However I added a few small changes, so you can use the above official one or use my updated one see what fits you, I will
be using mine that is based on the official one for this guide.

Step 17: wget the kibana vhost file
$ sudo wget http://trash.ulyaoth.net/trash/nginx/vhost/kibana

As you can see in my vhost file I disabled the password protected endpoints you can enable them by removing the # and by creating a password file. (not part of this guide)

Step 18: Open the kibana vhost file
$ sudo vim /etc/nginx/sites-available/kibana

Step 19: Change the site name
Simply change the “logstash.ulyaoth.net” to whatever your Logstash url will be and save the file.

Step 20: Symbolic link the vhost file so nginx will load it
$ sudo ln -s /etc/nginx/sites-available/kibana /etc/nginx/sites-enabled/kibana

Step 21: go to the kibana folder
$ cd /usr/share/nginx/kibana/public

Step 22: Download the latest Kibana version
$ sudo wget https://download.elasticsearch.org/kibana/kibana/kibana-latest.tar.gz

Or if you are like me you can get a newer version directly from their GitHub. (can be experimental)
$ sudo wget https://github.com/elasticsearch/kibana/archive/master.zip

Step 23: Untar Kibana and fix directory stucture

$ sudo tar xzfv kibana-latest.tar.gz
$ sudo mv kibana-latest/* .
$ sudo rm -rf kibana-latest.tar.gz
$ sudo rm -rf kibana-latest

If you did download the “master.zip” file you will need to do the following instead:

$ sudo unzip master
$ sudo mv kibana-master/src/* .
$ sudo rm -rf master
$ sudo rm -rf kibana-master

Step 24: Open the config.js file
$ sudo vi config.js

Step 25: Change the file slightly
Change the following line:
default_route : '/dashboard/file/default.json',

To the following:
default_route : '/dashboard/file/ulyaoth.json',

If you want to use another dashboard simpely change the “ulyaoth.json” part.

I changed it myself to “basefarm.json”.

Step 26: Go to the dashboard directory
$ cd /usr/share/nginx/kibana/public/app/dashboards

Step 27: Download the following version of logstash.json
$ sudo wget http://trash.ulyaoth.net/trash/kibana/dashboard/ulyaoth.json

My version is identical to the official one except I changed the graph size and how the logs show.

Since I changed the name of the file in config.js to basefarm.json I would need to rename the file.

Step 28: Rename the file
$ sudo mv ulyaoth.json basefarm.json

Step 29: open basefarm.json (or whatever name you used)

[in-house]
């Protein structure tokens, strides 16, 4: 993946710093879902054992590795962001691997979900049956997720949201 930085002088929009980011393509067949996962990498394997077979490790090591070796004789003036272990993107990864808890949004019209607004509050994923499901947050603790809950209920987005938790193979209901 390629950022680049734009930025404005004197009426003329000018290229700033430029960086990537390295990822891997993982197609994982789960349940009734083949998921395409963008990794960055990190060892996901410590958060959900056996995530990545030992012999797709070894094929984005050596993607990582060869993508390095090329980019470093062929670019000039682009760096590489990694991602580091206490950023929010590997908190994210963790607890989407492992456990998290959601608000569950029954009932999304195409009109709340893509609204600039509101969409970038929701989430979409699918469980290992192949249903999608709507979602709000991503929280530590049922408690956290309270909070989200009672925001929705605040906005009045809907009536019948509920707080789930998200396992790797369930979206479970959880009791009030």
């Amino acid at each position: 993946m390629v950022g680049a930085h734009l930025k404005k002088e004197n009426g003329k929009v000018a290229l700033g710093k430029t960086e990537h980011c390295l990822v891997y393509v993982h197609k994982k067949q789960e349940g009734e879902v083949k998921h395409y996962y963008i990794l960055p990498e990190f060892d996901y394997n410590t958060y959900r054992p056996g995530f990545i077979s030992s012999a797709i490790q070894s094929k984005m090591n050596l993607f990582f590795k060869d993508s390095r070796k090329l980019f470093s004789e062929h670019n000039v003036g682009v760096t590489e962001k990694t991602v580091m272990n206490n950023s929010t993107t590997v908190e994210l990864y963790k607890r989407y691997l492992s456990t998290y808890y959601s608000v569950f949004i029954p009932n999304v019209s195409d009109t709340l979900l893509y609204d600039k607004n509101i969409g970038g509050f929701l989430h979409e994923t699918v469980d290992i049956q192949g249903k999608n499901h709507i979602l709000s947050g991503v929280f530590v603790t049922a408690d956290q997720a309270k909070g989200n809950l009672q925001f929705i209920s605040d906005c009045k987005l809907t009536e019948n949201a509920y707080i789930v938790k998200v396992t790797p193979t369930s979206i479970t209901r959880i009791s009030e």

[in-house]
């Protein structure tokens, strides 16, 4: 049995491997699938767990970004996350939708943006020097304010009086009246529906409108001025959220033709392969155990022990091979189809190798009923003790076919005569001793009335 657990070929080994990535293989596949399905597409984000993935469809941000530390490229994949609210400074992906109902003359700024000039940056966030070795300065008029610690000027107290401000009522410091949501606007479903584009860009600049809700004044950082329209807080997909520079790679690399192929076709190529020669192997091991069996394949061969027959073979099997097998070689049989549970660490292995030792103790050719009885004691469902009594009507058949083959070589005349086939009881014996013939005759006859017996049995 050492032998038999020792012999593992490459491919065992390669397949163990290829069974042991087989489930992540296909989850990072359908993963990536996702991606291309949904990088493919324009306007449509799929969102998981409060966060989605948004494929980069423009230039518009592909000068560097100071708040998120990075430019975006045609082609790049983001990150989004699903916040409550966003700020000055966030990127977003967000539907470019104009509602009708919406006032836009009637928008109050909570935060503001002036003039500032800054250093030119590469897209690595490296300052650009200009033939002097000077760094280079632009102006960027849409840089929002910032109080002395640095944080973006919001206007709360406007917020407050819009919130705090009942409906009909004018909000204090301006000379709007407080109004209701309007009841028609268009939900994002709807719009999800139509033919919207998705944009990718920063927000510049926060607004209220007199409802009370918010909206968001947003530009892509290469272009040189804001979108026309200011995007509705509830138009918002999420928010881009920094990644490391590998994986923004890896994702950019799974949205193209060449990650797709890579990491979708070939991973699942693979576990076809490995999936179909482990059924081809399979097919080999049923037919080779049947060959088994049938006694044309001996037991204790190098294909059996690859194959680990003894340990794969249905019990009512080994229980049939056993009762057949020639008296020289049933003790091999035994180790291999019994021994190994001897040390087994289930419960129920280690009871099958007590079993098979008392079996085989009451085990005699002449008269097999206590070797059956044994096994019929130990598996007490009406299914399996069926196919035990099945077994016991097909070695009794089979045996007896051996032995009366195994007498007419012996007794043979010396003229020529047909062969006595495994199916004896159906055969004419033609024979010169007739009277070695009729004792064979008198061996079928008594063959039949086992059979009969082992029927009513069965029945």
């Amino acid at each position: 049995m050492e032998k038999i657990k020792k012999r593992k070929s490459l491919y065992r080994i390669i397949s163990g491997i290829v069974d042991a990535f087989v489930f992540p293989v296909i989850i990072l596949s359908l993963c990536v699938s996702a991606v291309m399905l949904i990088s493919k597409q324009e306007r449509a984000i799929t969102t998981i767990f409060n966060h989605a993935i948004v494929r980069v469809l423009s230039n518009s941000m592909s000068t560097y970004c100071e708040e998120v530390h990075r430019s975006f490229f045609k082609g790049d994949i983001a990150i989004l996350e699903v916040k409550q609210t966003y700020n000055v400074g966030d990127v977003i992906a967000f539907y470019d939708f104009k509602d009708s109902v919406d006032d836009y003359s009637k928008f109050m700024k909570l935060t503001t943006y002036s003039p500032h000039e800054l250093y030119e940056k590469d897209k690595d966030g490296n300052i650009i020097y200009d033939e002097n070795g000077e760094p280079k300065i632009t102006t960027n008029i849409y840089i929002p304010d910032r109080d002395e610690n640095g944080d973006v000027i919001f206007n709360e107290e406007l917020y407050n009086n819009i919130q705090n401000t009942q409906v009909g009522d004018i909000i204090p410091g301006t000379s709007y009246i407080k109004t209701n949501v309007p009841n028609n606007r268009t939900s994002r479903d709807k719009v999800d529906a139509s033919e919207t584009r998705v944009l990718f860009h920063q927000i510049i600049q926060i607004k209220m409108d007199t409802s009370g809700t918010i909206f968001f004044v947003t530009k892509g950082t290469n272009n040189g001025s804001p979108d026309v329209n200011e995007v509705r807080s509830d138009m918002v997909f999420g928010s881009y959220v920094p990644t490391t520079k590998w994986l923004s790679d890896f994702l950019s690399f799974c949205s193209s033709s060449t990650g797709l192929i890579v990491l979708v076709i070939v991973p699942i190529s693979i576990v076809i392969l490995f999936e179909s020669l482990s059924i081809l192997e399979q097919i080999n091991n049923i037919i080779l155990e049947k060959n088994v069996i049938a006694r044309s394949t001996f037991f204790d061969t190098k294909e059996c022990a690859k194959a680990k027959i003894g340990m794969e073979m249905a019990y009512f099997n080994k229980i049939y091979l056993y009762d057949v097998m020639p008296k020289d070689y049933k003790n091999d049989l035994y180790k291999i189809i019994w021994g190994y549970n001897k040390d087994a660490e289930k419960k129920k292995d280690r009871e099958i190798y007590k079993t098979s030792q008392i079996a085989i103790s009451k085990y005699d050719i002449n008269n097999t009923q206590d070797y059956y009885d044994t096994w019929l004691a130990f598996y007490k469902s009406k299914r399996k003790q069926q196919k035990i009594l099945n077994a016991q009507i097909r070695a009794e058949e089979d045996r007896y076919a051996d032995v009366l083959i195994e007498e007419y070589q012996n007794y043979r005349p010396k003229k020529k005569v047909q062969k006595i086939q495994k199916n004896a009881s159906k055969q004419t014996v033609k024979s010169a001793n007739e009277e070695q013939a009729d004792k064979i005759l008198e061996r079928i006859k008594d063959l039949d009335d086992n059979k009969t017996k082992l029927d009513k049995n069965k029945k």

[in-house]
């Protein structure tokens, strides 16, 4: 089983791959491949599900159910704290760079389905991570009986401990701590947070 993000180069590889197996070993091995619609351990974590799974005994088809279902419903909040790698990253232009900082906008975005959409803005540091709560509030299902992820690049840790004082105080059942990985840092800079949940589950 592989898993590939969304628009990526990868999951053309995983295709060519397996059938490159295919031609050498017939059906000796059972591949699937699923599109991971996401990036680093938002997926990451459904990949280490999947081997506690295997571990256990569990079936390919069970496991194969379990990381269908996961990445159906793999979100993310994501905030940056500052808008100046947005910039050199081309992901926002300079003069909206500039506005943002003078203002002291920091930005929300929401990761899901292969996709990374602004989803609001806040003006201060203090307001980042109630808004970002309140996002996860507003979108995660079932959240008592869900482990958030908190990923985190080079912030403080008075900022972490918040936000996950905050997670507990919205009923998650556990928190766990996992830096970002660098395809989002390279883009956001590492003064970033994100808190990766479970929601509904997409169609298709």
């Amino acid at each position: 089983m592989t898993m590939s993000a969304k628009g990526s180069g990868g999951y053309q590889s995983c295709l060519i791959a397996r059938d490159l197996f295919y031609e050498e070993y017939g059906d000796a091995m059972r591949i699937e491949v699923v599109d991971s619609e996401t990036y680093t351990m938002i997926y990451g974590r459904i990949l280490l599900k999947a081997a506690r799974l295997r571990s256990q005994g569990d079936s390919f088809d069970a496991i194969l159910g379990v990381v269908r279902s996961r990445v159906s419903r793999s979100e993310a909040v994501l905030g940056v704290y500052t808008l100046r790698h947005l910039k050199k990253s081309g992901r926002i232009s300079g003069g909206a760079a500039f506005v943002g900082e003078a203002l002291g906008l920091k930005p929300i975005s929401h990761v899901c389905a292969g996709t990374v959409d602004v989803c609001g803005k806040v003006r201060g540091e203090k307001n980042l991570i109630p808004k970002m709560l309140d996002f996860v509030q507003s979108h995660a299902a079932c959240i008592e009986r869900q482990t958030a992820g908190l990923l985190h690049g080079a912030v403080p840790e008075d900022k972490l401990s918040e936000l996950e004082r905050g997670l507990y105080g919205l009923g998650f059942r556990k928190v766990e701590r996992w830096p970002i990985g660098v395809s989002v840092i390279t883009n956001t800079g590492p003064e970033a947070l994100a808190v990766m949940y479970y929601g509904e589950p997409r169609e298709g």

$ sudo vi basefarm.json

Step 30: Change the site name
Change the following line:
“title”: “Ulyaoth: Logstash Search”,

Change the bit “Ulyaoth: Logstash Search”,to whatever you would like to name your Kibana interface site and save the file.
For me it is currently called “Basefarm: Logstash Search”.

Step 31: Create a nologin user called kibana
$ sudo useradd -s /sbin/nologin kibana

Step 32: Chown the web dir to kibana:nginx
$ sudo chown -R kibana:nginx /usr/share/nginx/kibana/

Step 33: Start Logstash, ElasticSearch and Nginx

$ sudo service elasticsearch start
$ sudo service logstash start
$ sudo service nginx start

If you now go to your website for example for me “http://logstash.basefarm.net” you will see something like this:

Logstash is a product that is always in development so the screenshot above is outdated probably by now as they keep changing the interface, I would advise to keep my version of the interface as a grain of salt and experiment yourself with how you want to look.

You can do so by playing around with the dashboard files, everyone has his or her own taste so I decided to not make this part of my guide but just focus on how to install it.

Of course there is no data so let us move forward and do the rsyslog configuration that will ship the specific logs to your Logstash server.

Step 34: Create the rsyslog logstash file
$ sudo vi /etc/rsyslog.d/logstash.conf

Step 35: add the logs you want to ship (nginx example)

$ModLoad imfile

$InputFileName /var/log/nginx/kibana/error.log
$InputFileTag kibana-nginx-errorlog:
$InputFileStateFile state-kibana-nginx-errorlog

$InputFileName /var/log/nginx/kibana/access.log
$InputFileTag kibana-nginx-accesslog:
$InputFileStateFile state-kibana-nginx-accesslog

$InputFilePollInterval 10

if $programname == 'kibana-nginx-errorlog' then @@logstash.basefarm.com:5544
if $programname == 'kibana-nginx-errorlog' then ~
if $programname == 'kibana-nginx-accesslog' then @@logstash.basefarm.com:5544
if $programname == 'kibana-nginx-accesslog' then ~

Step 36: restart rsyslog
$ sudo service rsyslog restart

This is it everything should be working now 🙂 you should now be seeing something like this if you go to your Logstash website:

Some more information about the rsyslog config:
“$InputFileName” Here you specify the log you want to sent to logstash
“$InputFileTag” This is the name you will see in logstash

I think by seeing the Nginx example you will get the picture and can change it so it will work for any kind of logs you would like to ship to Logstash. Please remember to add the “if $programname” two times and the second time it has to end with “then ~”if you do not do this, you will spam your “/var/log/messages”.

There is another way to ship logs from the Logstash server itself you can alter the configuration file from “/etc/logstash/conf.d/logstash.conf” to directly read the log files. You will need to change the “input” to something like this:
input {
syslog {
type => syslog
port => 5544
codec => plain { charset => “ISO-8859-1” }

file {
type => “syslog”
path => [ “/var/log/nginx/kibana/*.log”, “/var/log/nginx/error.log” ]

filter {
mutate {
add_field => [ “hostip”, “%{host}” ]
dns {
reverse => [ “host” ]
action => “replace”

output {
elasticsearch {
host => “localhost”

Remember this part only works from the Logstash server itself. It is just a way to avoid using ryslog on the Logstash server itself.

*problems that could occur*
There is a bug in Logstash currently that it can only handle utf8 if your log is different then this it will crash Logstash a workaround is as you can see above to add the following:

codec =>; plain { charset =>; “ISO-8859-1” }

The below information is only required probably if you use selinux and a firewall, I had this not enabled in my virtual machines so you might need to double check the below.
EXTRA INFORMATION: Fix selinux and firewall
$ sudo chcon -R -t httpd_sys_content_t /usr/share/nginx/kibana/public/
$ sudo semanage port -a -t http_port_t -p tcp 9200
$ sudo iptables -A INPUT -p tcp -m tcp --dport 5544 -j ACCEPT
$ sudo iptables -A INPUT -p tcp -m tcp --dport 80 -j ACCEPT
$ sudo iptables -A INPUT -p tcp -m tcp --dport 9200 -j ACCEPT
$ sudo /sbin/service iptables save

I hope this guide has helped you if you see any mistakes or have improvements please give me a reply and I will update the guide accordingly I am always happy to hear improvements.